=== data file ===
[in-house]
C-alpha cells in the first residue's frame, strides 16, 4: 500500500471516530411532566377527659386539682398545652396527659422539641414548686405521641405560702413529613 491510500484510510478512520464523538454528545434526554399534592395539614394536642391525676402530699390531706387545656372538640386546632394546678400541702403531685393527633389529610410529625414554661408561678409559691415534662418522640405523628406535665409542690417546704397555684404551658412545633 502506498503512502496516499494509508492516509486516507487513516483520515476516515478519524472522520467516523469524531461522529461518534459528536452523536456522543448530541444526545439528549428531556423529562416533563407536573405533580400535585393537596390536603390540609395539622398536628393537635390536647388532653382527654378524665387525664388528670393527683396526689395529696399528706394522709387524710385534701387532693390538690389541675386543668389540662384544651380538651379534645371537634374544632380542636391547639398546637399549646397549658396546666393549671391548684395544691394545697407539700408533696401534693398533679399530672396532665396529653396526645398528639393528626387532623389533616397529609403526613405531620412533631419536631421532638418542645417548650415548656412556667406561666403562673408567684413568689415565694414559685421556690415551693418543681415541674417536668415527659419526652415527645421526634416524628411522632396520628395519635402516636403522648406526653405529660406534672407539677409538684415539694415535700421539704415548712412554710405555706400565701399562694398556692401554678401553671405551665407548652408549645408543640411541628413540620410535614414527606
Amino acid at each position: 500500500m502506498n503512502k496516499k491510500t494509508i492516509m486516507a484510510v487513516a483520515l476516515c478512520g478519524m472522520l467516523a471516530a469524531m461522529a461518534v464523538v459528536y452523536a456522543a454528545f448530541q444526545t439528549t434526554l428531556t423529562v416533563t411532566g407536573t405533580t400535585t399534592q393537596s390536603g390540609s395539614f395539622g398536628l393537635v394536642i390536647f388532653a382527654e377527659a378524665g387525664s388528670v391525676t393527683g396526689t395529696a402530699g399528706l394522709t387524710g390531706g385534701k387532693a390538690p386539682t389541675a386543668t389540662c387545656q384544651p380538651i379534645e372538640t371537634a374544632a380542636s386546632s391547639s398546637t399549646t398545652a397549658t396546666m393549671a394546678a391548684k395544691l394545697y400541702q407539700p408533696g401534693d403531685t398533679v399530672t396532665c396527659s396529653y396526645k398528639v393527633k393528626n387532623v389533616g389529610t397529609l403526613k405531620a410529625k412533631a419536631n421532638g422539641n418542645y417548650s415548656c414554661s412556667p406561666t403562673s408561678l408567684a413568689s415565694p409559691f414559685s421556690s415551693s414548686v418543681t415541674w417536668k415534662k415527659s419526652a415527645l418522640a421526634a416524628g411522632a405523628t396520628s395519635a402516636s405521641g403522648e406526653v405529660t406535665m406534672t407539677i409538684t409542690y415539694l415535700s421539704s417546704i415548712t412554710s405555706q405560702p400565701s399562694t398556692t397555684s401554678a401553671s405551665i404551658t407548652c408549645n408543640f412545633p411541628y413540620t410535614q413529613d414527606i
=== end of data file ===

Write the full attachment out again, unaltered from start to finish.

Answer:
[in-house]
C-alpha cells in the first residue's frame, strides 16, 4: 500500500471516530411532566377527659386539682398545652396527659422539641414548686405521641405560702413529613 491510500484510510478512520464523538454528545434526554399534592395539614394536642391525676402530699390531706387545656372538640386546632394546678400541702403531685393527633389529610410529625414554661408561678409559691415534662418522640405523628406535665409542690417546704397555684404551658412545633 502506498503512502496516499494509508492516509486516507487513516483520515476516515478519524472522520467516523469524531461522529461518534459528536452523536456522543448530541444526545439528549428531556423529562416533563407536573405533580400535585393537596390536603390540609395539622398536628393537635390536647388532653382527654378524665387525664388528670393527683396526689395529696399528706394522709387524710385534701387532693390538690389541675386543668389540662384544651380538651379534645371537634374544632380542636391547639398546637399549646397549658396546666393549671391548684395544691394545697407539700408533696401534693398533679399530672396532665396529653396526645398528639393528626387532623389533616397529609403526613405531620412533631419536631421532638418542645417548650415548656412556667406561666403562673408567684413568689415565694414559685421556690415551693418543681415541674417536668415527659419526652415527645421526634416524628411522632396520628395519635402516636403522648406526653405529660406534672407539677409538684415539694415535700421539704415548712412554710405555706400565701399562694398556692401554678401553671405551665407548652408549645408543640411541628413540620410535614414527606
Amino acid at each position: 500500500m502506498n503512502k496516499k491510500t494509508i492516509m486516507a484510510v487513516a483520515l476516515c478512520g478519524m472522520l467516523a471516530a469524531m461522529a461518534v464523538v459528536y452523536a456522543a454528545f448530541q444526545t439528549t434526554l428531556t423529562v416533563t411532566g407536573t405533580t400535585t399534592q393537596s390536603g390540609s395539614f395539622g398536628l393537635v394536642i390536647f388532653a382527654e377527659a378524665g387525664s388528670v391525676t393527683g396526689t395529696a402530699g399528706l394522709t387524710g390531706g385534701k387532693a390538690p386539682t389541675a386543668t389540662c387545656q384544651p380538651i379534645e372538640t371537634a374544632a380542636s386546632s391547639s398546637t399549646t398545652a397549658t396546666m393549671a394546678a391548684k395544691l394545697y400541702q407539700p408533696g401534693d403531685t398533679v399530672t396532665c396527659s396529653y396526645k398528639v393527633k393528626n387532623v389533616g389529610t397529609l403526613k405531620a410529625k412533631a419536631n421532638g422539641n418542645y417548650s415548656c414554661s412556667p406561666t403562673s408561678l408567684a413568689s415565694p409559691f414559685s421556690s415551693s414548686v418543681t415541674w417536668k415534662k415527659s419526652a415527645l418522640a421526634a416524628g411522632a405523628t396520628s395519635a402516636s405521641g403522648e406526653v405529660t406535665m406534672t407539677i409538684t409542690y415539694l415535700s421539704s417546704i415548712t412554710s405555706q405560702p400565701s399562694t398556692t397555684s401554678a401553671s405551665i404551658t407548652c408549645n408543640f412545633p411541628y413540620t410535614q413529613d414527606i